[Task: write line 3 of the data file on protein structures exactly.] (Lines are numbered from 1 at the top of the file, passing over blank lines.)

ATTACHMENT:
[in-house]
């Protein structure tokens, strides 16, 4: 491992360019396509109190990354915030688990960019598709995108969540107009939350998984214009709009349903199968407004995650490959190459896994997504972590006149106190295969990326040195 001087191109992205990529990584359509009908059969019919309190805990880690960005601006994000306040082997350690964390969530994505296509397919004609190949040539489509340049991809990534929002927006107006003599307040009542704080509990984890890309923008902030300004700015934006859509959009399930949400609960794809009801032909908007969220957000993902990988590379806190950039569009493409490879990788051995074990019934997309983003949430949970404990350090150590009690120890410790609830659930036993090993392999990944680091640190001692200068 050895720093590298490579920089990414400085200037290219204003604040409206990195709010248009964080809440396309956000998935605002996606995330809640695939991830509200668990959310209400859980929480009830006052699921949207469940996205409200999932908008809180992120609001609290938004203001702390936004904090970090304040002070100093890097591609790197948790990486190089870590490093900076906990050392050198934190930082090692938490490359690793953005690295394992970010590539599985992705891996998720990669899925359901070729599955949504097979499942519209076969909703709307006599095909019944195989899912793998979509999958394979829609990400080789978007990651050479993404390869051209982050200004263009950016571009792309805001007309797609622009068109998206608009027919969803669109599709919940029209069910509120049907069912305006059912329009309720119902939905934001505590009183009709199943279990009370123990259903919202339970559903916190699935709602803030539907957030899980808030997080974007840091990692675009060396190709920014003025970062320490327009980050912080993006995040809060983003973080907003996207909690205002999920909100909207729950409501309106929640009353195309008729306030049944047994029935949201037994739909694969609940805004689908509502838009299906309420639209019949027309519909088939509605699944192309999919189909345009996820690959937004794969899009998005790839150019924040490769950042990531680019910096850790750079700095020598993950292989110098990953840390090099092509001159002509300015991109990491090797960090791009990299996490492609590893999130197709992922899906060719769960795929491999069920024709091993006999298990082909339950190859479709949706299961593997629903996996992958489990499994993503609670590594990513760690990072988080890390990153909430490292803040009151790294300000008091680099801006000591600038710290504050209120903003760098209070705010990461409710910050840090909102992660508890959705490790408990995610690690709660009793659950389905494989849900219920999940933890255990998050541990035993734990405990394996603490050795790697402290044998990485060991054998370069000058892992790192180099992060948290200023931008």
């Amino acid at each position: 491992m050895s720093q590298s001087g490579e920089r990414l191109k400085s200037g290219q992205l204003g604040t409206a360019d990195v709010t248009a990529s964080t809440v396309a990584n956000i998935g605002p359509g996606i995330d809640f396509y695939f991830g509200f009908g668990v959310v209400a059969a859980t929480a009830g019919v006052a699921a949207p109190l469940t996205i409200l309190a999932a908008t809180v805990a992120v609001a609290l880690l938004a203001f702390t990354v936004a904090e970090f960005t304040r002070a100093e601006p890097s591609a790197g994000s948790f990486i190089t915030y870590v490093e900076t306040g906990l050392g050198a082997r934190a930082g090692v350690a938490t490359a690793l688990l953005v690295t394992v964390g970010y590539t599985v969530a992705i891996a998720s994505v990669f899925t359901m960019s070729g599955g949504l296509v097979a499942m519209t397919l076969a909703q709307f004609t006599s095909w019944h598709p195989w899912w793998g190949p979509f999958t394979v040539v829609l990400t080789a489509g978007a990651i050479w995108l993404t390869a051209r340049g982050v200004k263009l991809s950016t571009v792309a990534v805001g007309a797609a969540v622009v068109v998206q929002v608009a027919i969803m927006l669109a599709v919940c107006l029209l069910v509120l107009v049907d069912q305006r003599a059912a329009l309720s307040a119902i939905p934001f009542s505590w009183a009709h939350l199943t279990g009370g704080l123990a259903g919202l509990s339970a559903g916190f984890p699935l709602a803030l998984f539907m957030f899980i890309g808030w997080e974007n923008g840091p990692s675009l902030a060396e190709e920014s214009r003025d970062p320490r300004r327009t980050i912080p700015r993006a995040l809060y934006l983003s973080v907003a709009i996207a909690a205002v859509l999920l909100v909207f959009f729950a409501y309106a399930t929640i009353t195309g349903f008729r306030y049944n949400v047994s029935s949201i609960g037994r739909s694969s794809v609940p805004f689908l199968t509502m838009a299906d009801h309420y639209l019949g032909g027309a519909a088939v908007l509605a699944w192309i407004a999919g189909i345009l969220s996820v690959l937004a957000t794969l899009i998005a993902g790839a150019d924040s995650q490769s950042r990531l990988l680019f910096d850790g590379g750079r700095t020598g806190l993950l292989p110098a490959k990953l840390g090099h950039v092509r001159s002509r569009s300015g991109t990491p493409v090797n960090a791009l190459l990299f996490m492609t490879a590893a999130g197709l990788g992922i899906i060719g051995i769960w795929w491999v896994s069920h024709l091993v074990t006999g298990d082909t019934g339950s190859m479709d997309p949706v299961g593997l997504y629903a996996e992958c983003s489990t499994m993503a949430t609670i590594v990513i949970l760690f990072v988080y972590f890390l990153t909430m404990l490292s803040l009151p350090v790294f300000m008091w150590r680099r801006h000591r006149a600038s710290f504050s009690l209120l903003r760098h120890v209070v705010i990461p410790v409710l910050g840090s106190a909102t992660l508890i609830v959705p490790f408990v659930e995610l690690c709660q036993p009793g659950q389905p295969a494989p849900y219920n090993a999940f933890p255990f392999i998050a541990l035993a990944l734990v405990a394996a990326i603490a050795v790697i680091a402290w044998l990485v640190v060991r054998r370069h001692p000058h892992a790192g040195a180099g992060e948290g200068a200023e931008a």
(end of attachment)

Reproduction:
């Amino acid at each position: 491992m050895s720093q590298s001087g490579e920089r990414l191109k400085s200037g290219q992205l204003g604040t409206a360019d990195v709010t248009a990529s964080t809440v396309a990584n956000i998935g605002p359509g996606i995330d809640f396509y695939f991830g509200f009908g668990v959310v209400a059969a859980t929480a009830g019919v006052a699921a949207p109190l469940t996205i409200l309190a999932a908008t809180v805990a992120v609001a609290l880690l938004a203001f702390t990354v936004a904090e970090f960005t304040r002070a100093e601006p890097s591609a790197g994000s948790f990486i190089t915030y870590v490093e900076t306040g906990l050392g050198a082997r934190a930082g090692v350690a938490t490359a690793l688990l953005v690295t394992v964390g970010y590539t599985v969530a992705i891996a998720s994505v990669f899925t359901m960019s070729g599955g949504l296509v097979a499942m519209t397919l076969a909703q709307f004609t006599s095909w019944h598709p195989w899912w793998g190949p979509f999958t394979v040539v829609l990400t080789a489509g978007a990651i050479w995108l993404t390869a051209r340049g982050v200004k263009l991809s950016t571009v792309a990534v805001g007309a797609a969540v622009v068109v998206q929002v608009a027919i969803m927006l669109a599709v919940c107006l029209l069910v509120l107009v049907d069912q305006r003599a059912a329009l309720s307040a119902i939905p934001f009542s505590w009183a009709h939350l199943t279990g009370g704080l123990a259903g919202l509990s339970a559903g916190f984890p699935l709602a803030l998984f539907m957030f899980i890309g808030w997080e974007n923008g840091p990692s675009l902030a060396e190709e920014s214009r003025d970062p320490r300004r327009t980050i912080p700015r993006a995040l809060y934006l983003s973080v907003a709009i996207a909690a205002v859509l999920l909100v909207f959009f729950a409501y309106a399930t929640i009353t195309g349903f008729r306030y049944n949400v047994s029935s949201i609960g037994r739909s694969s794809v609940p805004f689908l199968t509502m838009a299906d009801h309420y639209l019949g032909g027309a519909a088939v908007l509605a699944w192309i407004a999919g189909i345009l969220s996820v690959l937004a957000t794969l899009i998005a993902g790839a150019d924040s995650q490769s950042r990531l990988l680019f910096d850790g590379g750079r700095t020598g806190l993950l292989p110098a490959k990953l840390g090099h950039v092509r001159s002509r569009s300015g991109t990491p493409v090797n960090a791009l190459l990299f996490m492609t490879a590893a999130g197709l990788g992922i899906i060719g051995i769960w795929w491999v896994s069920h024709l091993v074990t006999g298990d082909t019934g339950s190859m479709d997309p949706v299961g593997l997504y629903a996996e992958c983003s489990t499994m993503a949430t609670i590594v990513i949970l760690f990072v988080y972590f890390l990153t909430m404990l490292s803040l009151p350090v790294f300000m008091w150590r680099r801006h000591r006149a600038s710290f504050s009690l209120l903003r760098h120890v209070v705010i990461p410790v409710l910050g840090s106190a909102t992660l508890i609830v959705p490790f408990v659930e995610l690690c709660q036993p009793g659950q389905p295969a494989p849900y219920n090993a999940f933890p255990f392999i998050a541990l035993a990944l734990v405990a394996a990326i603490a050795v790697i680091a402290w044998l990485v640190v060991r054998r370069h001692p000058h892992a790192g040195a180099g992060e948290g200068a200023e931008a």